How Tweet It Is
- Published: 15 May 2011 15 May 2011
Twitter can do more than toss around celebrity gossip or idle chat between teens. A growing number of stone-industry vendors and fabricators are warming to the short-form text messaging ... and Stone Business offers a way to track them without getting pulled into the Twitterverse.
In 2010, social media on the Internet – especially the Twitter message service – became the buzz. And, this year, came the inevitable thumbs-down on social-media use, especially by business.
So, do you stop what you’re doing? Do you pat yourself on the back for never starting? Or do you forge ahead, because the naysayers are saying nay because it’s now fashionable to buck a trend?
Don’t look at me to give you a totally unbiased answer. I’m on the ‘Net with Twitter, Facebook, LinkedIn and here at our Stone Business Online website daily. I think that social interaction online works ... and if you don’t, maybe you ought to visit the community built by the Stone Fabricators Alliance.
Let’s be fair, though. Many of you avoid the thought of using Twitter, mainly because it’ll tie up your mobile phone with thousands of messages. And it can, if you decide to use your cell for Twitter access; fortunately, you can shut that part of Twitter down (as I have) so it’s something you see only on your desktop or laptop computer.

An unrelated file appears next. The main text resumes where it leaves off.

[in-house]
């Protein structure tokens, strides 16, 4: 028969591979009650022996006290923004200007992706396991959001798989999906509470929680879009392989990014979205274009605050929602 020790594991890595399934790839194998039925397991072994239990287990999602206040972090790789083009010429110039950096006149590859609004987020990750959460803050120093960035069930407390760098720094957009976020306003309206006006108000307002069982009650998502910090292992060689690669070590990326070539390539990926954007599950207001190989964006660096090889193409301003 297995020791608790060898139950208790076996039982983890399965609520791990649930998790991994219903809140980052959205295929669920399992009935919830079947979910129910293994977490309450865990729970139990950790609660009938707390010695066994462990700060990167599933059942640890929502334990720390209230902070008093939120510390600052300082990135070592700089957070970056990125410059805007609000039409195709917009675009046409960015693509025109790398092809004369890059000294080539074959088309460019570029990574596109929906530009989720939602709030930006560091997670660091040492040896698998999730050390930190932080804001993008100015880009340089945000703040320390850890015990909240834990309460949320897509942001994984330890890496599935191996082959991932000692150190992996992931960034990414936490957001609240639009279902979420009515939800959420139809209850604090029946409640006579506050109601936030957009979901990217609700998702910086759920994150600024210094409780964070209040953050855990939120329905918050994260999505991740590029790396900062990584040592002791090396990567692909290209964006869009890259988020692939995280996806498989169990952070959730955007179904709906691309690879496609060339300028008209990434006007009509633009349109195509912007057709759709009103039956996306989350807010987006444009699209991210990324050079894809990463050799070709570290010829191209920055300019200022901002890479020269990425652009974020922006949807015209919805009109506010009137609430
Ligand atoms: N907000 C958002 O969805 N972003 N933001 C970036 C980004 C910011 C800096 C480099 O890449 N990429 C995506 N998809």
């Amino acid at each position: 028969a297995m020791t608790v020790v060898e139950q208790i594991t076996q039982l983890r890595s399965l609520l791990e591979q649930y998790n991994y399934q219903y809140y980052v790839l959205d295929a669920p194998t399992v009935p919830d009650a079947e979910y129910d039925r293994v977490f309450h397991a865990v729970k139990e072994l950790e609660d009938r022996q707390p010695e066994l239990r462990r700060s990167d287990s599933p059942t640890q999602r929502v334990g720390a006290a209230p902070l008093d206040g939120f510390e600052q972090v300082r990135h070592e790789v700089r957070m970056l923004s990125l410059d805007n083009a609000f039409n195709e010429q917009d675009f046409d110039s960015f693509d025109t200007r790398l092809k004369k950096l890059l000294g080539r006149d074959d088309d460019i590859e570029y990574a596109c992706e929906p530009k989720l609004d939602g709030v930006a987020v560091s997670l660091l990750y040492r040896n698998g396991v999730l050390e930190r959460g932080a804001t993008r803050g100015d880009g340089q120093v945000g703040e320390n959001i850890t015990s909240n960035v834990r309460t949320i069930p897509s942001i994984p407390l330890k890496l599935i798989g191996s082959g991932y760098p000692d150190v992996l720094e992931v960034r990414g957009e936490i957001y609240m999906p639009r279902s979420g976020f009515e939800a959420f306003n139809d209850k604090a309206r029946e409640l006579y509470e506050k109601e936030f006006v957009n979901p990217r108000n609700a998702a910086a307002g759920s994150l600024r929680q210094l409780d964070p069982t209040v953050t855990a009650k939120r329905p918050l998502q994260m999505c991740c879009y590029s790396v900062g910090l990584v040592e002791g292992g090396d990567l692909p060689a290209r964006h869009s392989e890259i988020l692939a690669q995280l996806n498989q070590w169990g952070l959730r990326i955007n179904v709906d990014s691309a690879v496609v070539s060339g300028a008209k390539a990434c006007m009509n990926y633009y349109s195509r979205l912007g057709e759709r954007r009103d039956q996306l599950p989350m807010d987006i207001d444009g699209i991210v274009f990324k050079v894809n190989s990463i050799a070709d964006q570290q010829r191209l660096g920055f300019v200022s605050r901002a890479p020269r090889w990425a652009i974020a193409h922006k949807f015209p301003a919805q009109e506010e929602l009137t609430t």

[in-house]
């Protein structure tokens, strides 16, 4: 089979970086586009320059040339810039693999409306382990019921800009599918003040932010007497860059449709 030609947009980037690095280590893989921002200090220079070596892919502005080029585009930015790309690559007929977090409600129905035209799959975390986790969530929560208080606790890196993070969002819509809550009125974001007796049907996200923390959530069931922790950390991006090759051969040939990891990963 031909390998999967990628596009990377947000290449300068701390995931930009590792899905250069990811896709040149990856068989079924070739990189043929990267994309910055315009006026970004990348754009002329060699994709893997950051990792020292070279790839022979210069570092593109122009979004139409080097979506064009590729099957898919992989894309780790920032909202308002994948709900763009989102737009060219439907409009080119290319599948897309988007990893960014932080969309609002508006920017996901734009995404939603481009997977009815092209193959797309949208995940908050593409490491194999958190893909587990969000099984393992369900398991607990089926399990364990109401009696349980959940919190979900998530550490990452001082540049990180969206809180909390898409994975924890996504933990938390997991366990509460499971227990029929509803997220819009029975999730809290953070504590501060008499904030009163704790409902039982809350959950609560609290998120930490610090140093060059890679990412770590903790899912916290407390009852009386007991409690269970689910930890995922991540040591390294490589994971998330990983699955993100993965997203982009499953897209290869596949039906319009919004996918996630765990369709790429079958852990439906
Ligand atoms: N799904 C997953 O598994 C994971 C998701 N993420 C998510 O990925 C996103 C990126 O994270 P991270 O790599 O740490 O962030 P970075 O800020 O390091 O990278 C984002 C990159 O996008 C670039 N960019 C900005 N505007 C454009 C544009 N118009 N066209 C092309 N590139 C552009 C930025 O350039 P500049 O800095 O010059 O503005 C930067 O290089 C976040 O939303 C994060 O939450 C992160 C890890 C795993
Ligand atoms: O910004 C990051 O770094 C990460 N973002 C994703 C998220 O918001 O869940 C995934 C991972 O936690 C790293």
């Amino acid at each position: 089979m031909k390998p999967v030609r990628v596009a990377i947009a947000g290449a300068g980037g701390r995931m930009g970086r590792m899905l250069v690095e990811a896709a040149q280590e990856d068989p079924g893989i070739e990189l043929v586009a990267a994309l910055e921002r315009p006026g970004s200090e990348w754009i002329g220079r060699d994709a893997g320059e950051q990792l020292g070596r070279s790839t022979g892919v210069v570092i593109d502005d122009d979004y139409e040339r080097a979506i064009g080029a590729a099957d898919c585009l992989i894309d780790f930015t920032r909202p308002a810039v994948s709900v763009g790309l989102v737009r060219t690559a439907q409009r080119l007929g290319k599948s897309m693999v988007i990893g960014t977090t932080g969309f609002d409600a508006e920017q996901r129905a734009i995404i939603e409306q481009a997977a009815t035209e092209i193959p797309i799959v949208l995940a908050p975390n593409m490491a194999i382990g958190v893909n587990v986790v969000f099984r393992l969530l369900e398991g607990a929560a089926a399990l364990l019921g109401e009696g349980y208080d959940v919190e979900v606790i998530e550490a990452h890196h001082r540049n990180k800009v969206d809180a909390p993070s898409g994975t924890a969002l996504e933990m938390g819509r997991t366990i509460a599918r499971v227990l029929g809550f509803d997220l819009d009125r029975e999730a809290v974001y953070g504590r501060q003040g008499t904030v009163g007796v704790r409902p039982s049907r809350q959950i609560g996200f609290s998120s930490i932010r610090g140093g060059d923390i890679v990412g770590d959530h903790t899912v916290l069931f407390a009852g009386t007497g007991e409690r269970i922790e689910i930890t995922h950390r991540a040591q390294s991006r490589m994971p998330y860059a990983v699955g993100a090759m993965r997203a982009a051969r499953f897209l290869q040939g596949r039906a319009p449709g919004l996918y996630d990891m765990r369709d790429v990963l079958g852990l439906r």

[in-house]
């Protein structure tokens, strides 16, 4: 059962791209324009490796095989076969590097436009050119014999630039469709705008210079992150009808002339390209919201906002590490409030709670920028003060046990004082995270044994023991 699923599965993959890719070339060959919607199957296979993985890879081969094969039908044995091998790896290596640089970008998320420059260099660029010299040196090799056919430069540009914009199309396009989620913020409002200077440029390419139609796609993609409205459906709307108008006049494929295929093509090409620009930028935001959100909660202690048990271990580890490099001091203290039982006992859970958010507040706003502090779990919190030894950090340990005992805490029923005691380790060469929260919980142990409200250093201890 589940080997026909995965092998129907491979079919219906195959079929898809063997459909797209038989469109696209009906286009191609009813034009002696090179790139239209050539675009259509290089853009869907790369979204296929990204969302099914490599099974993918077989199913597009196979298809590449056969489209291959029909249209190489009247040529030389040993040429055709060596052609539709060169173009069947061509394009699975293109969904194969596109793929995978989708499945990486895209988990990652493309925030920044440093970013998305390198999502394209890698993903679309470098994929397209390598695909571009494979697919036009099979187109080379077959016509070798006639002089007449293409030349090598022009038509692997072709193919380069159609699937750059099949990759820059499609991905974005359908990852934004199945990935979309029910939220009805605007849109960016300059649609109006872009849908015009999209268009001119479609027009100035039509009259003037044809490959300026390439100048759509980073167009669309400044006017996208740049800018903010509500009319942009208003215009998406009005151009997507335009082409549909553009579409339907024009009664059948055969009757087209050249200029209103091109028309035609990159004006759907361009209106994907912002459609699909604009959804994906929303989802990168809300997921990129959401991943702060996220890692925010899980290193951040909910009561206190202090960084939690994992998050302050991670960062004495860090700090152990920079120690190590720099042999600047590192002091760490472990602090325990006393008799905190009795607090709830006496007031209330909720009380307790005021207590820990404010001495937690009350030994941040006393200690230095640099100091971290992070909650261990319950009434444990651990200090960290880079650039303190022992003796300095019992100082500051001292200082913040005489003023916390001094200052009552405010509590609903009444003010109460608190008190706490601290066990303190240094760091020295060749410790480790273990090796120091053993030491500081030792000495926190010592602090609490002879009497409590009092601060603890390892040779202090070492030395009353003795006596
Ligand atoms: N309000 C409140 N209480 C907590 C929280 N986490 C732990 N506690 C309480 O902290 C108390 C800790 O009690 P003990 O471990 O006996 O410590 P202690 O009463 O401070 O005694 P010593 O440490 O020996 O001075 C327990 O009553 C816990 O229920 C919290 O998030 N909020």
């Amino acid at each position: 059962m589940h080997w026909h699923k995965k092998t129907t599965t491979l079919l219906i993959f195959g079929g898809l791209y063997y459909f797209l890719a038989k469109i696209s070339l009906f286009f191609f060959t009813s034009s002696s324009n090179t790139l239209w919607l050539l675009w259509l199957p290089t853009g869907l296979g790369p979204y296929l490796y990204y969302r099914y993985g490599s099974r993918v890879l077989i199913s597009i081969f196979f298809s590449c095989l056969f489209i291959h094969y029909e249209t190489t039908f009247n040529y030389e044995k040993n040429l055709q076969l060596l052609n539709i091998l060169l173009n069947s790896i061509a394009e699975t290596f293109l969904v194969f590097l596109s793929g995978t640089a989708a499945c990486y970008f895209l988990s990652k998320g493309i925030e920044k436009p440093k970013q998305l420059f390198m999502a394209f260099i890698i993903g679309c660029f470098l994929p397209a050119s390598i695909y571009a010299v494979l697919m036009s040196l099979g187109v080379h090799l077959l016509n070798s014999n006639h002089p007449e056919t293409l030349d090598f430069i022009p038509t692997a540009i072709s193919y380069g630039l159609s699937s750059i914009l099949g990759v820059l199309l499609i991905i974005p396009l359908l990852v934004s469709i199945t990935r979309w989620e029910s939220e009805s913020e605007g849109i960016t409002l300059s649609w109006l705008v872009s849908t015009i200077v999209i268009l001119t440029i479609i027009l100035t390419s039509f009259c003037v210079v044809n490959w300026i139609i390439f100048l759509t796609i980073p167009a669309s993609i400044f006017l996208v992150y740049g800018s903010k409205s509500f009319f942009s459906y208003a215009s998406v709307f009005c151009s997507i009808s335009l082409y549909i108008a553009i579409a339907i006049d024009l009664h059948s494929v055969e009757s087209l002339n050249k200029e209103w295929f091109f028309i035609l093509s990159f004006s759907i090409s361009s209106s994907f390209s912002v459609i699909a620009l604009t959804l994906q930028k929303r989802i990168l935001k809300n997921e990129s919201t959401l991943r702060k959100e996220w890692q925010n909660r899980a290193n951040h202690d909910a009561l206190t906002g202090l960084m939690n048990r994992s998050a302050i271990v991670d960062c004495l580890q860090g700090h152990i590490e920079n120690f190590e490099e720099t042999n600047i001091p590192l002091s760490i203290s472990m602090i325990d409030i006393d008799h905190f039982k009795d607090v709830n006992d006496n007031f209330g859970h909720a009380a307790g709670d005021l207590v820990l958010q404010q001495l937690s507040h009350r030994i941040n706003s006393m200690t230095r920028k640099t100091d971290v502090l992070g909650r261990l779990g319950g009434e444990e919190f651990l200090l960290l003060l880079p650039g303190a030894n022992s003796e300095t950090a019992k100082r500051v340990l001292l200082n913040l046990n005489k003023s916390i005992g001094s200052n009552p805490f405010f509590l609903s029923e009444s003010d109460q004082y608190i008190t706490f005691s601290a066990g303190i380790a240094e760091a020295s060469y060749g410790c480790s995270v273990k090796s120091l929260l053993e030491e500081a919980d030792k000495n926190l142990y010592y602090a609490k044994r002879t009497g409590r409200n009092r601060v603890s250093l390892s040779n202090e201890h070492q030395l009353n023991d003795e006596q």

A large number of you out there also believe – and it’s not without some cause – that Twitter is only a way to waste the day in 140-character increments as users babble on about nothing. The problem, though, is that most of you experience Twitter by hearing or seeing controversial or inane messages (or, yes, Tweets) plunked into some snarky commentary (as seen on web blogs) or equally inane reporting (as usually seen on CNN daytime broadcasts).
What if there was a way to see what’s on Twitter without being on Twitter? And what if you cut out the teenage OMG! argot and 3,000 comments on the future of Charlie Sheen – and read Twitter messages by and for the stone community?
For the past few months, we’ve been participating (along with thousands of other users) in a large online experiment of Small Rivers, hatched by some programmers in Lausanne, Switzerland. The result is a daily collection of Twitter messages about an assigned topic; the mini-messages are assembled into a Web-based newspaper. And, if a Tweet links to a video, there’s a picture on the page with the link.
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